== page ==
Like most other facilities in the city of Boston, the Curley Community Center in South Boston – known to many as the L Street Bathhouse – closed its doors last March when Covid-19 reached the region. Unlike most other city facilities, it has not re-opened.
City officials made the call to keep it closed and speed up an existing plan to renovate the 70-year-old beachfront center in a massive rehabilitation project that’s intended to make what many consider the “crown jewel” of the city’s community centers even more special.
It’s not a small project, either in scope or cost. It was originally earmarked for a $15 million upgrade, but the Walsh administration ended up green-lighting a $24 million expenditure to make the center, named for the legendary Boston Mayor James Michael Curley, more grand than even the Rascal King himself could’ve imagined.
The Reporter walked through the project last week with Patrick Brophy, the outgoing chief of operations for the city of Boston whose last day at City Hall was on April 16, capping a career that began under Mayor Tom Menino. The Curley Center is just one of dozens of city buildings that Brophy and his team have left their mark on over the years. This one, clearly, is special.
L Street— as many members and neighbors call it— is sui generis. Situated on Day Boulevard, it features its own private beach along Dorchester Bay that attracts a blend of Bostonians from all generations. It’s one of the places in the city that draws in people from all walks of life.
Contrary to stubborn stereotypes, that includes the racial mix. And it has been a particular haven for older Bostonians — self-described ‘Brownies’— who’ve made a dip into the frigid waters of the bay a New Year’s tradition. L Street is also home to a popular running club that draws people from well-beyond Southie’s side streets. Membership is a very affordable $100 per year for adults who live in the city. For seniors, it’s $40. If you’re a teenager (12-18), it’s free.
So, when Brophy— at Mayor Marty Walsh’s direction— told a packed room of more than 200 people back in October 2019 that the center would need to close its doors for a couple of years, not everyone was thrilled. But most understood: L Street was long overdue for a makeover.
“What’s going to happen here is going to be the nicest community center in all of Massachusetts,” Brophy told the crowd.
Last month, soon-to-be-Secretary of Labor Walsh took a walk through the still-gutted interior of the Curley as one of his last stops as mayor. With the walls down, you can pretty much see from one end of the massive building to the other— a length of several football fields, or nearly a quarter-mile.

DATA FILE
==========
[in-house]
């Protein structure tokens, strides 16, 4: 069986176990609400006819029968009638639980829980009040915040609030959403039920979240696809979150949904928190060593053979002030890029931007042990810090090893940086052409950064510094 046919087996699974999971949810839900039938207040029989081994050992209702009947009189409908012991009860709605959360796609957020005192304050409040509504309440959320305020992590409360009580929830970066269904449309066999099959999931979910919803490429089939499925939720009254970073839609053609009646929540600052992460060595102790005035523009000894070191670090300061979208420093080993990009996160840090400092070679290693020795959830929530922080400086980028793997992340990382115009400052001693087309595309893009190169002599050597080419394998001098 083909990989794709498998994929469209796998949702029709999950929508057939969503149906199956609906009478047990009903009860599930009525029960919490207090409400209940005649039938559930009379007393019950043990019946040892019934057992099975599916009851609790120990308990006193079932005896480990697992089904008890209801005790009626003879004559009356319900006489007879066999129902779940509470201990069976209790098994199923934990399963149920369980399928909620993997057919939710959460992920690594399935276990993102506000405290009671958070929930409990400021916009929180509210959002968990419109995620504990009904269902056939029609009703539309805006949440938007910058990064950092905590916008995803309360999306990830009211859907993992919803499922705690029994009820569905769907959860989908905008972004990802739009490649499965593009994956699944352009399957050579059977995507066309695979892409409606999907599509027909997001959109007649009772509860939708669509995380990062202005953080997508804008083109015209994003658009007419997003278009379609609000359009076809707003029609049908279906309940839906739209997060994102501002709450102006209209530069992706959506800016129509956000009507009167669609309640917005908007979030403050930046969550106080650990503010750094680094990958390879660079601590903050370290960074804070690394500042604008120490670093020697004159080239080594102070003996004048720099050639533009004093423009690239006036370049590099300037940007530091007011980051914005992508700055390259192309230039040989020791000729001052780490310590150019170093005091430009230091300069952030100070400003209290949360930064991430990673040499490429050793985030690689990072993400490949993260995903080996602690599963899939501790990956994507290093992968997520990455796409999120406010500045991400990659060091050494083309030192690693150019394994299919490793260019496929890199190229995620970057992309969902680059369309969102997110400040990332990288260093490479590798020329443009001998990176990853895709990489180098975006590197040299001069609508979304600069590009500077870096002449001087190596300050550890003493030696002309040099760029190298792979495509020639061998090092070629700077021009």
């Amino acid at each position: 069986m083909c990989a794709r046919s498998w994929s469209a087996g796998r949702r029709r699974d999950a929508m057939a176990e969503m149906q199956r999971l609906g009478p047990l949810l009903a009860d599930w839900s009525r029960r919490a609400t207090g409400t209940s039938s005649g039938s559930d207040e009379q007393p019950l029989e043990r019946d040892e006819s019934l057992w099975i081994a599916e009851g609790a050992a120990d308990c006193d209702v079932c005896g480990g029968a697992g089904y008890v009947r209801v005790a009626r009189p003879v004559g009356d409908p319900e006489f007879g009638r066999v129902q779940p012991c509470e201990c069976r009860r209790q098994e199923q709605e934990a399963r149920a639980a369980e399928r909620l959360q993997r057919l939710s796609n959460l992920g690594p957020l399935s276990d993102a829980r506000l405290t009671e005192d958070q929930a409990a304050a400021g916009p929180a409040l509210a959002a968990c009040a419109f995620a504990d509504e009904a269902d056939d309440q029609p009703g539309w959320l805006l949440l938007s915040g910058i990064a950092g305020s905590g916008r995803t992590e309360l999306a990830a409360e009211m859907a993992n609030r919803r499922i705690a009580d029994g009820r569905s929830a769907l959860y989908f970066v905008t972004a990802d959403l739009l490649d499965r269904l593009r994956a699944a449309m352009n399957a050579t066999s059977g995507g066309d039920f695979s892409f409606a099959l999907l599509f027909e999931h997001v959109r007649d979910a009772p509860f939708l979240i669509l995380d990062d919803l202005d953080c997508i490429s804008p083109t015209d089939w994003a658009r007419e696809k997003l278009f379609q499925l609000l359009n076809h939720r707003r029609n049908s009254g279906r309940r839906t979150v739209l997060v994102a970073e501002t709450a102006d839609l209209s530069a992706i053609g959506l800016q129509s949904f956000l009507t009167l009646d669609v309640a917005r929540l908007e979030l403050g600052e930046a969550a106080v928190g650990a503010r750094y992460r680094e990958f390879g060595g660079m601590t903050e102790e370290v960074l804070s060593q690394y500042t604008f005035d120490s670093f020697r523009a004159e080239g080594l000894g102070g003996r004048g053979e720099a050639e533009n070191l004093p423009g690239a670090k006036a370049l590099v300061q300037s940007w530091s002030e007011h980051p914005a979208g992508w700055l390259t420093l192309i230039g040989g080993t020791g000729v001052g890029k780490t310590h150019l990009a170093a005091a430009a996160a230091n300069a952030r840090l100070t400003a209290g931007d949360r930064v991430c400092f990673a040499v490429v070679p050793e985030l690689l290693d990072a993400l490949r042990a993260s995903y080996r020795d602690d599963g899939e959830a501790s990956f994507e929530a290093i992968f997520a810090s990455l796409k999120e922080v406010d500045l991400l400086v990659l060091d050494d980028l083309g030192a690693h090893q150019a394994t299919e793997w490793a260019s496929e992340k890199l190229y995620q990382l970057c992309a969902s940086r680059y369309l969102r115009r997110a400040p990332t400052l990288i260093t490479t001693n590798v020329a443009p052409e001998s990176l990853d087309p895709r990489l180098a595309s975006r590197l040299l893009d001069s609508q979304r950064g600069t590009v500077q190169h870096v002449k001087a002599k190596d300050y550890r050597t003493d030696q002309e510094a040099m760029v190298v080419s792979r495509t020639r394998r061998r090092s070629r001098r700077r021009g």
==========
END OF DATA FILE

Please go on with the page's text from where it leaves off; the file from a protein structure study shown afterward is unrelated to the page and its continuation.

The project is scheduled to be completed on budget and on time by the end of this year. It may, in fact, be one of the very first jobs of Boston’s next four-year mayor to re-dedicate the space.
What will she or he see that day? For starters, there will a spacious lobby area with large windows affording sweeping views of the beach and bay largely unavailable in the old structure. An upper floor solarium will allow natural light to pour down into the L Street entry. And new windows are being added to the Day Boulevard side to allow in more light.
The project is also aimed at making the Curley more climate resilient with new flood barriers by doorways to keep the high tides from swamping the center. All new mechanical and heating equipment has been installed and will be elevated— no longer stored in the basement allowing water damage.
The Covid-19 shutdown last spring may have worked a bit in the favor of the project, according to Brophy, who notes that BCYF staff members were able to inventory and remove old equipment and office furniture ahead of schedule to allow demolition and new construction work to start last October.
“The whole idea is to have the young and old and Southie people and people from other neighborhoods come in, enjoy a space that’s right on the Atlantic Ocean, right in the middle of Boston,” said Brophy. “It’s beautiful. At the city, Mayor Janey, we are incredibly appreciative of the community’s patience on this project; it is definitely going to be worth the wait.”